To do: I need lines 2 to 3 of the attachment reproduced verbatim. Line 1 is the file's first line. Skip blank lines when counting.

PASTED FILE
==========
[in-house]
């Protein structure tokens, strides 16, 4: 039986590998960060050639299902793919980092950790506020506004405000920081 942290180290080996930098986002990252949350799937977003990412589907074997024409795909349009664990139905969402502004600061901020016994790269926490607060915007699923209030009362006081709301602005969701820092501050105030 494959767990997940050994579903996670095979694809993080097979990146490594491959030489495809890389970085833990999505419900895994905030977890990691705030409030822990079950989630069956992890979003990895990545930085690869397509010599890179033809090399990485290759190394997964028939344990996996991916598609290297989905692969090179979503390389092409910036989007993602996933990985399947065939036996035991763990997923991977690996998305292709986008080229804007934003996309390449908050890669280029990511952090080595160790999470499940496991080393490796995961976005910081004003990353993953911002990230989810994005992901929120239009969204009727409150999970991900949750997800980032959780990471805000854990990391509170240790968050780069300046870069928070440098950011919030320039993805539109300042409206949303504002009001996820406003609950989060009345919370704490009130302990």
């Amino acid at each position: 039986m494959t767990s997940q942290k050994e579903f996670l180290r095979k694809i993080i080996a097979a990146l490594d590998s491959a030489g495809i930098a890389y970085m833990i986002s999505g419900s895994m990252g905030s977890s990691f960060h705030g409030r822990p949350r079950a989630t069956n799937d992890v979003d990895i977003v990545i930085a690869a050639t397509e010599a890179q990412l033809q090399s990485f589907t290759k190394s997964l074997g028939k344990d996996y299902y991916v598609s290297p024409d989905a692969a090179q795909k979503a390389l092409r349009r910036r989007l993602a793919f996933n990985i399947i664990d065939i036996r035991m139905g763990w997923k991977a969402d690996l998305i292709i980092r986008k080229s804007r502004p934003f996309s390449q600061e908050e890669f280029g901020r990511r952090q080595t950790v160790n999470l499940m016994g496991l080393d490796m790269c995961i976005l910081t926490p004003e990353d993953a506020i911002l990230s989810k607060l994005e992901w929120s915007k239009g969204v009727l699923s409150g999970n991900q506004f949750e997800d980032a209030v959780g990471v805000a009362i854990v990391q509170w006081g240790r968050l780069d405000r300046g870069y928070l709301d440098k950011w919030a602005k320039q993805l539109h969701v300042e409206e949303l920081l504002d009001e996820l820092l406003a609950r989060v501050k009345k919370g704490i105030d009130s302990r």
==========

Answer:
């Protein structure tokens, strides 16, 4: 039986590998960060050639299902793919980092950790506020506004405000920081 942290180290080996930098986002990252949350799937977003990412589907074997024409795909349009664990139905969402502004600061901020016994790269926490607060915007699923209030009362006081709301602005969701820092501050105030 494959767990997940050994579903996670095979694809993080097979990146490594491959030489495809890389970085833990999505419900895994905030977890990691705030409030822990079950989630069956992890979003990895990545930085690869397509010599890179033809090399990485290759190394997964028939344990996996991916598609290297989905692969090179979503390389092409910036989007993602996933990985399947065939036996035991763990997923991977690996998305292709986008080229804007934003996309390449908050890669280029990511952090080595160790999470499940496991080393490796995961976005910081004003990353993953911002990230989810994005992901929120239009969204009727409150999970991900949750997800980032959780990471805000854990990391509170240790968050780069300046870069928070440098950011919030320039993805539109300042409206949303504002009001996820406003609950989060009345919370704490009130302990």
């Amino acid at each position: 039986m494959t767990s997940q942290k050994e579903f996670l180290r095979k694809i993080i080996a097979a990146l490594d590998s491959a030489g495809i930098a890389y970085m833990i986002s999505g419900s895994m990252g905030s977890s990691f960060h705030g409030r822990p949350r079950a989630t069956n799937d992890v979003d990895i977003v990545i930085a690869a050639t397509e010599a890179q990412l033809q090399s990485f589907t290759k190394s997964l074997g028939k344990d996996y299902y991916v598609s290297p024409d989905a692969a090179q795909k979503a390389l092409r349009r910036r989007l993602a793919f996933n990985i399947i664990d065939i036996r035991m139905g763990w997923k991977a969402d690996l998305i292709i980092r986008k080229s804007r502004p934003f996309s390449q600061e908050e890669f280029g901020r990511r952090q080595t950790v160790n999470l499940m016994g496991l080393d490796m790269c995961i976005l910081t926490p004003e990353d993953a506020i911002l990230s989810k607060l994005e992901w929120s915007k239009g969204v009727l699923s409150g999970n991900q506004f949750e997800d980032a209030v959780g990471v805000a009362i854990v990391q509170w006081g240790r968050l780069d405000r300046g870069y928070l709301d440098k950011w919030a602005k320039q993805l539109h969701v300042e409206e949303l920081l504002d009001e996820l820092l406003a609950r989060v501050k009345k919370g704490i105030d009130s302990r």